At the inaugural Outside the Frame—a new programming series featuring three experts talking on some aspect of one work of art from the Corcoran’s collection—the focus will be on Albert Bierstadt’s masterpiece, The Last of the Buffalo. Fittingly, one of the featured speakers will be author Stefan Bechtel, whose book Mr. Hornaday’s War: How a Peculiar Victorian Zookeeper Waged a Lonely Crusade for Wildlife that Changed the World, offers an in-depth look at the early conservation efforts around the American bison population.
What originally sparked your interest in this subject?
I actually stumbled across the story of William Temple Hornaday while researching a book I wanted to write about “a year in the life of the National Zoo.” Hornaday, the zoo’s founder and first director, just jumped off the dusty page for me because he reminded me so much of my grandfather—another 19th century man who was cantankerous, intimidating, quirky, and difficult. My grandfather, who was the one who taught me to love the woods, became my “secret door” into this story. I could practically smell his pipe smoke while I was writing. That’s why I dedicated the book to my “gramps,” Earl S. Krom.
What was the process like of researching and collecting information for your book? What was the most surprising story you uncovered?
There is a fabulous archive of material about Hornaday at the Library of Congress (more than 86,000 items) so I spent days digging through these rich and amazing files. One thing that proved irresistible were his letters to his beloved wife Josephine, whom he referred to as “The Empress Josephine,” “Fairest of Ten Thousand,” “Solace of My Soul,” and all manner of other sobriquets. I suppose this kind of language was more commonplace in the Victorian age, but it really touched me, and showed that they clearly had a lifelong love affair which lasted for 60 years, until his dying day.
Why is this an important topic for people to be made aware of today?
Hornaday was one of the loudest, most persistent, most belligerent, and most authoritative voices for conservation in the 19th century, standing up for wild things and wild places (probably second only to his friend and ally Theodore Roosevelt.)
He was, of course, the single most important person in the fight to save the bison from extinction, but he also fought to save the Alaskan fur seal, birds, small mammals, and a host of other species who did not have a voice in Congress or anywhere else. What struck me most powerfully was that these fights of his are not dusty, half-forgotten skirmishes of a bygone time – they continue to this day. The story of some of these fights could be ripped out of this morning’s Washington Post. For instance, he fought to curtail the netting of migratory songbirds in the rural South and Italy – and there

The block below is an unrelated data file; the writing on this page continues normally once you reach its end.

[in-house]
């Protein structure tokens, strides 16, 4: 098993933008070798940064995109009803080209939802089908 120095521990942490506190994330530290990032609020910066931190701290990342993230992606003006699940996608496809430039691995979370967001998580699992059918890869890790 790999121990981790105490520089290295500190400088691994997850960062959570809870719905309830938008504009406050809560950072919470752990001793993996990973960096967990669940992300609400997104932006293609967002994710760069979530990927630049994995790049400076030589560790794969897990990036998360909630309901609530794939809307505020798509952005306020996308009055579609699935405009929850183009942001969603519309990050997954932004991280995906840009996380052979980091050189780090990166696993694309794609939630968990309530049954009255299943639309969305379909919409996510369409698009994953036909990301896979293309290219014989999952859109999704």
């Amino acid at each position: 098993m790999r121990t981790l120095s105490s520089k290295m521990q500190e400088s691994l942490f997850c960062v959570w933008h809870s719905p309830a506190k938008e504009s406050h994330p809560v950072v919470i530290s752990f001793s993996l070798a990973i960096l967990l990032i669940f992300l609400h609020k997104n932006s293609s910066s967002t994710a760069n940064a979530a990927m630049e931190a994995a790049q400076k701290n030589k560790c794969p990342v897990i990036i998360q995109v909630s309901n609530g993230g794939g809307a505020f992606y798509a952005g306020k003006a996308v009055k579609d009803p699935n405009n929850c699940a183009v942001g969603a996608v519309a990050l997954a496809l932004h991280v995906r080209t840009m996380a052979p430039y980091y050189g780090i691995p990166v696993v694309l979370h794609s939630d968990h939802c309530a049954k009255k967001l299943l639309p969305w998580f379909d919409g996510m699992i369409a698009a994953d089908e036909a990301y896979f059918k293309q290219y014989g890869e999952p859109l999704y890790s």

was a story on this very subject a couple of months ago in National Geographic. This terrible practice continues. Though the natural world would be considerably poorer without Hornaday, “Mr. Hornaday’s War” is far from over.
What can attendees expect from your talk on Wednesday?
I would like to give people an entertaining introduction to a fascinating character from American history—one who has been almost completely forgotten—but whose work deserves to be remembered. I’d also like to give people a glimpse into the appalling state of “conservation” a hundred years ago, and remind them that it could still happen again.
Is there any other information you would like to share?
You could call this book a “biography” of a semi-crazy Victorian zookeeper, except that my agent said the word “biography” is the kiss of death. Just think of it as a rollicking adventure story whose ending has yet to be written.
‘Outside the Frame: The Last of the Buffalo‘ takes place on Wednesday, January 29, at 7pm. The program is free for Corcoran members, staff, faculty, and students, and $5 for everyone else. Please register in advance here.
- “American Buffalo 2,” Eric Vondy, 2010.